Ahead of WomenX Impact summit, I asked Attanasio what motivated her to get involved with the event. 

We Are Female Athletes was born with female sport in mind. Female athletes and their stories have always been a source of inspiration and real socio-cultural change. The values and shared passions of Eleonora Rocca [Founding Director of WomenX Impact] and her team were too much to miss out on.”

I also asked why she felt events like these are important in this day and age. “We want to see a world where women are free to choose creative endeavors, business, home life, or motherhood. And without a gaggle of people saying, “Is that really the right fit for you?” or “Have you thought about x instead?

Events like WomenX Impact are a huge stepping stone on that journey. Regardless of whether online or in-person, the important thing is that communities like this exist for women to support each other until our institutions can do the same.”

The inequalities in both the creative and sports industries that largely favor men over women is something Federica Attanasio is determined to change. Along with her fellow Co-Founder, they have shown that redressing the balance is possible to achieve.

The Tempest is a proud media partner of WomenX Impact. Stay tuned for more interviews to come about their badass speakers, leading women in every sector!

Get The Tempest in your inbox. Read more exclusives like this in our weekly newsletter!

Makeup Style Fashion Beauty Lookbook

The problem with ‘nude’ in the fashion and beauty industries

Nude is a deep-rooted problem in the fashion and beauty industries. As a woman of color, when I’ve searched for nude stockings, lipsticks, underwear, camisoles, or heels, I haven’t come across a single item that resembles my skin color. It soon dawned on me that these items that are regarded as “essentials” and “must-haves” are almost always designated for white women only. Any skin color other than white, like mine, doesn’t fit into their obsolete standards.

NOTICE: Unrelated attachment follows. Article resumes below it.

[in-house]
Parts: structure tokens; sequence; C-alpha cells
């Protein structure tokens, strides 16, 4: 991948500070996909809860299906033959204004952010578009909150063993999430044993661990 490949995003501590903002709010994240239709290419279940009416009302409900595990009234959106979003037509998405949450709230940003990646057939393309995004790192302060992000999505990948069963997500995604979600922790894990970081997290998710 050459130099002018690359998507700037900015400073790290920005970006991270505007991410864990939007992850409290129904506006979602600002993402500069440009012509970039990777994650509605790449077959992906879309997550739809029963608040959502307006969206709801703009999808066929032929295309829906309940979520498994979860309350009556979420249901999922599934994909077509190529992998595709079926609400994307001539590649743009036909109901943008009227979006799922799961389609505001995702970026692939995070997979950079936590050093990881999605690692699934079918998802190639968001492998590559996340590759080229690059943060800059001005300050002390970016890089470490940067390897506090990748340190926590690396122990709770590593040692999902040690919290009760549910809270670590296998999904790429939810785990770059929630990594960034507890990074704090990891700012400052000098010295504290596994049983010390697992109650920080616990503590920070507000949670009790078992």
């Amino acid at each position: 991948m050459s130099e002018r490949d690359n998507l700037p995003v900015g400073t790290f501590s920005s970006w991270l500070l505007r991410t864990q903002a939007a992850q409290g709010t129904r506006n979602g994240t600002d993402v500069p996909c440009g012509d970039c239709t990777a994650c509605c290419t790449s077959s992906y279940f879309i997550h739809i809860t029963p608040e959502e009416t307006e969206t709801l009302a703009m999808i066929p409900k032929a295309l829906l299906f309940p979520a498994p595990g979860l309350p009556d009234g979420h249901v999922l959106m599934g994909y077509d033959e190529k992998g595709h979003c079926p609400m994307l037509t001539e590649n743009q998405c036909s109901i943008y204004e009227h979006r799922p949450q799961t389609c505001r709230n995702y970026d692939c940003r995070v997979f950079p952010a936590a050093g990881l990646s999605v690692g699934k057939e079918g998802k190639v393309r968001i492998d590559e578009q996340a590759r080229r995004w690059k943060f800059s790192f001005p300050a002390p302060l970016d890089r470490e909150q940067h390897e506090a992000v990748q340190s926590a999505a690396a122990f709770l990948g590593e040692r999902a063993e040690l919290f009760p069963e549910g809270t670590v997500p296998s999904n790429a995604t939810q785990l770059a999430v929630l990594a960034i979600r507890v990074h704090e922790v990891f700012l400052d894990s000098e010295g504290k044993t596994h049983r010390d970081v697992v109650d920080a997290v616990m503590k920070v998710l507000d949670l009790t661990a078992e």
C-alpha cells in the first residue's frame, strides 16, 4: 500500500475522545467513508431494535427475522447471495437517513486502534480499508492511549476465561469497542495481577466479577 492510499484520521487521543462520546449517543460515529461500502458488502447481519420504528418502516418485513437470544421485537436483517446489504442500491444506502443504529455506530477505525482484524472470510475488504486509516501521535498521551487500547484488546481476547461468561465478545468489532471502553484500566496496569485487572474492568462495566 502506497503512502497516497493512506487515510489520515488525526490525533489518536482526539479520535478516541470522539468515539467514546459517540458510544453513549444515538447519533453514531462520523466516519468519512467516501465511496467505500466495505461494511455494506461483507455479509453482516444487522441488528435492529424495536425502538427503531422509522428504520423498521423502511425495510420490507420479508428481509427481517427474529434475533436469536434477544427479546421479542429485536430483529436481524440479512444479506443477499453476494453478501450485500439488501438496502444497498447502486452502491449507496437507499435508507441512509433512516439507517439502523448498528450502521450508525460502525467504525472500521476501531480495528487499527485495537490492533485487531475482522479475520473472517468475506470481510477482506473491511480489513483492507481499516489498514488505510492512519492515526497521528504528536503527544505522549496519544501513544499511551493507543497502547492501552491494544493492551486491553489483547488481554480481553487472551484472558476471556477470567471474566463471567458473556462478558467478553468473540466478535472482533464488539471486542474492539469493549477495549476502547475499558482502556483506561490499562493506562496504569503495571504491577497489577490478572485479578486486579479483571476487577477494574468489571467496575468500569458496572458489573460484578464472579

Nude is meant to describe a color that matches the person’s skin. In reality, mainstream fashion and beauty companies have defined the term in a way that suits their ideals – an ideal that marginalizes women of color in a bid to target their coveted customer of choice, white women that possess a fairer complexion. Nude is seen as one color, is synonymous with white skin, and is used interchangeably with beige or cream. This association excludes every other skin tone and preserves the white privilege culture we live in.

In 2017, fashion brand N‎ünude, an online retailer that provides nude attire for all skin tones, successfully campaigned to have the definition of nude changed in the Oxford Dictionary. Previously, the definition of nude was described as ‘light pinkish beige.’ N‎ünude’s campaign drew attention to the problem of its narrow definition, which resulted in the Oxford Dictionary changing the definition to expand the scope to “all shades of nude.”

But does a definition change and wider discussions of how nude is labeled enough to make waves in the fashion and beauty industries? Women of color feel undermined as they still don’t fit into the industry’s standards of what is considered nude; they’re considered more as an afterthought. The obvious question to mainstream brands is why haven’t you created new shades when there’s a diverse audience demanding them?